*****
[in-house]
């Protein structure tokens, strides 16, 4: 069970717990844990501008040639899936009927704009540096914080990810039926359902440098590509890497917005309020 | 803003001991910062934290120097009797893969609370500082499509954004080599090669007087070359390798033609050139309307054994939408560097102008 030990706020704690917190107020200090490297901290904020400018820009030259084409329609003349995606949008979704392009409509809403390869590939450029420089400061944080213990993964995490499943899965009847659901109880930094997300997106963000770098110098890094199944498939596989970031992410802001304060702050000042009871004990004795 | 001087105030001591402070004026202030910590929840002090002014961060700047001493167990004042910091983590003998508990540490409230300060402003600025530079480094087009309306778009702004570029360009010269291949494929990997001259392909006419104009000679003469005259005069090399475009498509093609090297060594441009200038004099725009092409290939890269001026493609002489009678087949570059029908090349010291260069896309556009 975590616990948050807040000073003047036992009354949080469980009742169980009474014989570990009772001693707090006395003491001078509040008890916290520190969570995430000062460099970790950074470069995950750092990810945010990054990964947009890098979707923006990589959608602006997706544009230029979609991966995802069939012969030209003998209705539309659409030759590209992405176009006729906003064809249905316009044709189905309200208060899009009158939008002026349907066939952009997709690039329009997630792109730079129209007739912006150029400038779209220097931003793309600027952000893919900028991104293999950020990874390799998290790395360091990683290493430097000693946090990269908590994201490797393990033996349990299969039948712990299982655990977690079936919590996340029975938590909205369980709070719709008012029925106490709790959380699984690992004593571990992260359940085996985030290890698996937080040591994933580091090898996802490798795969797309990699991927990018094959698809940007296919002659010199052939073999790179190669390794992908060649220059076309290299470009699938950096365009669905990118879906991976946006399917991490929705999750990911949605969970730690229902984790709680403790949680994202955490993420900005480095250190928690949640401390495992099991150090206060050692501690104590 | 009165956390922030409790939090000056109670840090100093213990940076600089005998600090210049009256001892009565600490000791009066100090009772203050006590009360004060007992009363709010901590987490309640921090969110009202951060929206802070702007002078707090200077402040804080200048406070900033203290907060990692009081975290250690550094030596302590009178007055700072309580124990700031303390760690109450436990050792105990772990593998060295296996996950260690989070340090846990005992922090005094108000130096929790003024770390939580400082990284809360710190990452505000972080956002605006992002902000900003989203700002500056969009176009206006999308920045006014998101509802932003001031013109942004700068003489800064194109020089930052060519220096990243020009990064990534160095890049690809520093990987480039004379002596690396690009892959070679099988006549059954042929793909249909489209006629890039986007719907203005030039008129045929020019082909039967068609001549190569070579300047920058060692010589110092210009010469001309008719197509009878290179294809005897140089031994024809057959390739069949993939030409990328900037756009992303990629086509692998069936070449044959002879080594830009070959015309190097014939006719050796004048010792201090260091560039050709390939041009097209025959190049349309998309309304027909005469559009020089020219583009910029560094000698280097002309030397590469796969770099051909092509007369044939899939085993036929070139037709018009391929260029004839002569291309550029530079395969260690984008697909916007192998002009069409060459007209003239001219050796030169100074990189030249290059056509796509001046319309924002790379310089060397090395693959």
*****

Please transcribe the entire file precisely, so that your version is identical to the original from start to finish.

[in-house]
């Protein structure tokens, strides 16, 4: 069970717990844990501008040639899936009927704009540096914080990810039926359902440098590509890497917005309020 | 803003001991910062934290120097009797893969609370500082499509954004080599090669007087070359390798033609050139309307054994939408560097102008 030990706020704690917190107020200090490297901290904020400018820009030259084409329609003349995606949008979704392009409509809403390869590939450029420089400061944080213990993964995490499943899965009847659901109880930094997300997106963000770098110098890094199944498939596989970031992410802001304060702050000042009871004990004795 | 001087105030001591402070004026202030910590929840002090002014961060700047001493167990004042910091983590003998508990540490409230300060402003600025530079480094087009309306778009702004570029360009010269291949494929990997001259392909006419104009000679003469005259005069090399475009498509093609090297060594441009200038004099725009092409290939890269001026493609002489009678087949570059029908090349010291260069896309556009 975590616990948050807040000073003047036992009354949080469980009742169980009474014989570990009772001693707090006395003491001078509040008890916290520190969570995430000062460099970790950074470069995950750092990810945010990054990964947009890098979707923006990589959608602006997706544009230029979609991966995802069939012969030209003998209705539309659409030759590209992405176009006729906003064809249905316009044709189905309200208060899009009158939008002026349907066939952009997709690039329009997630792109730079129209007739912006150029400038779209220097931003793309600027952000893919900028991104293999950020990874390799998290790395360091990683290493430097000693946090990269908590994201490797393990033996349990299969039948712990299982655990977690079936919590996340029975938590909205369980709070719709008012029925106490709790959380699984690992004593571990992260359940085996985030290890698996937080040591994933580091090898996802490798795969797309990699991927990018094959698809940007296919002659010199052939073999790179190669390794992908060649220059076309290299470009699938950096365009669905990118879906991976946006399917991490929705999750990911949605969970730690229902984790709680403790949680994202955490993420900005480095250190928690949640401390495992099991150090206060050692501690104590 | 009165956390922030409790939090000056109670840090100093213990940076600089005998600090210049009256001892009565600490000791009066100090009772203050006590009360004060007992009363709010901590987490309640921090969110009202951060929206802070702007002078707090200077402040804080200048406070900033203290907060990692009081975290250690550094030596302590009178007055700072309580124990700031303390760690109450436990050792105990772990593998060295296996996950260690989070340090846990005992922090005094108000130096929790003024770390939580400082990284809360710190990452505000972080956002605006992002902000900003989203700002500056969009176009206006999308920045006014998101509802932003001031013109942004700068003489800064194109020089930052060519220096990243020009990064990534160095890049690809520093990987480039004379002596690396690009892959070679099988006549059954042929793909249909489209006629890039986007719907203005030039008129045929020019082909039967068609001549190569070579300047920058060692010589110092210009010469001309008719197509009878290179294809005897140089031994024809057959390739069949993939030409990328900037756009992303990629086509692998069936070449044959002879080594830009070959015309190097014939006719050796004048010792201090260091560039050709390939041009097209025959190049349309998309309304027909005469559009020089020219583009910029560094000698280097002309030397590469796969770099051909092509007369044939899939085993036929070139037709018009391929260029004839002569291309550029530079395969260690984008697909916007192998002009069409060459007209003239001219050796030169100074990189030249290059056509796509001046319309924002790379310089060397090395693959």